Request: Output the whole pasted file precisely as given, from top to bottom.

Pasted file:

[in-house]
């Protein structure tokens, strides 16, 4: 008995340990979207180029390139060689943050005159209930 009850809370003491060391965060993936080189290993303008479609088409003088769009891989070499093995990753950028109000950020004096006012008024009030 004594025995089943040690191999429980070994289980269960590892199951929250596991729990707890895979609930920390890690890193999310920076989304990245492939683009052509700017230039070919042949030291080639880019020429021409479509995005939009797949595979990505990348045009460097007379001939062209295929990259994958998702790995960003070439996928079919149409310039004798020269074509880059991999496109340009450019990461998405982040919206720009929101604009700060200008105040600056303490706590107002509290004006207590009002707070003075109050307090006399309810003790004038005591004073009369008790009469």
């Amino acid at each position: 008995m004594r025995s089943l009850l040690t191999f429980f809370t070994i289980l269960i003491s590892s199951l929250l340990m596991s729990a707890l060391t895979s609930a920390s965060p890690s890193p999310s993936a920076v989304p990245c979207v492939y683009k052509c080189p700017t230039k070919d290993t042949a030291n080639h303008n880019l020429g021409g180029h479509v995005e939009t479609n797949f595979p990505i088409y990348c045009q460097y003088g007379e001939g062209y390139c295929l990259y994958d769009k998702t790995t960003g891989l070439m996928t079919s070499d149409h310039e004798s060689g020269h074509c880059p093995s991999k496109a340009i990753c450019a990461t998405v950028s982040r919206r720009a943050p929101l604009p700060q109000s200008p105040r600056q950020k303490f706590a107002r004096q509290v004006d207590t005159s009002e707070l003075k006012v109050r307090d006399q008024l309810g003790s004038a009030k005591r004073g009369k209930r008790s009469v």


[in-house]
């Protein structure tokens, strides 16, 4: 008995340990979207180029390139060689943050005159209930 009850809370003491060391965060993936080189290993303008479609088409003088769009891989070499093995990753950028109000950020004096006012008024009030 004594025995089943040690191999429980070994289980269960590892199951929250596991729990707890895979609930920390890690890193999310920076989304990245492939683009052509700017230039070919042949030291080639880019020429021409479509995005939009797949595979990505990348045009460097007379001939062209295929990259994958998702790995960003070439996928079919149409310039004798020269074509880059991999496109340009450019990461998405982040919206720009929101604009700060200008105040600056303490706590107002509290004006207590009002707070003075109050307090006399309810003790004038005591004073009369008790009469």
């Amino acid at each position: 008995m004594r025995s089943l009850l040690t191999f429980f809370t070994i289980l269960i003491s590892s199951l929250l340990m596991s729990a707890l060391t895979s609930a920390s965060p890690s890193p999310s993936a920076v989304p990245c979207v492939y683009k052509c080189p700017t230039k070919d290993t042949a030291n080639h303008n880019l020429g021409g180029h479509v995005e939009t479609n797949f595979p990505i088409y990348c045009q460097y003088g007379e001939g062209y390139c295929l990259y994958d769009k998702t790995t960003g891989l070439m996928t079919s070499d149409h310039e004798s060689g020269h074509c880059p093995s991999k496109a340009i990753c450019a990461t998405v950028s982040r919206r720009a943050p929101l604009p700060q109000s200008p105040r600056q950020k303490f706590a107002r004096q509290v004006d207590t005159s009002e707070l003075k006012v109050r307090d006399q008024l309810g003790s004038a009030k005591r004073g009369k209930r008790s009469v």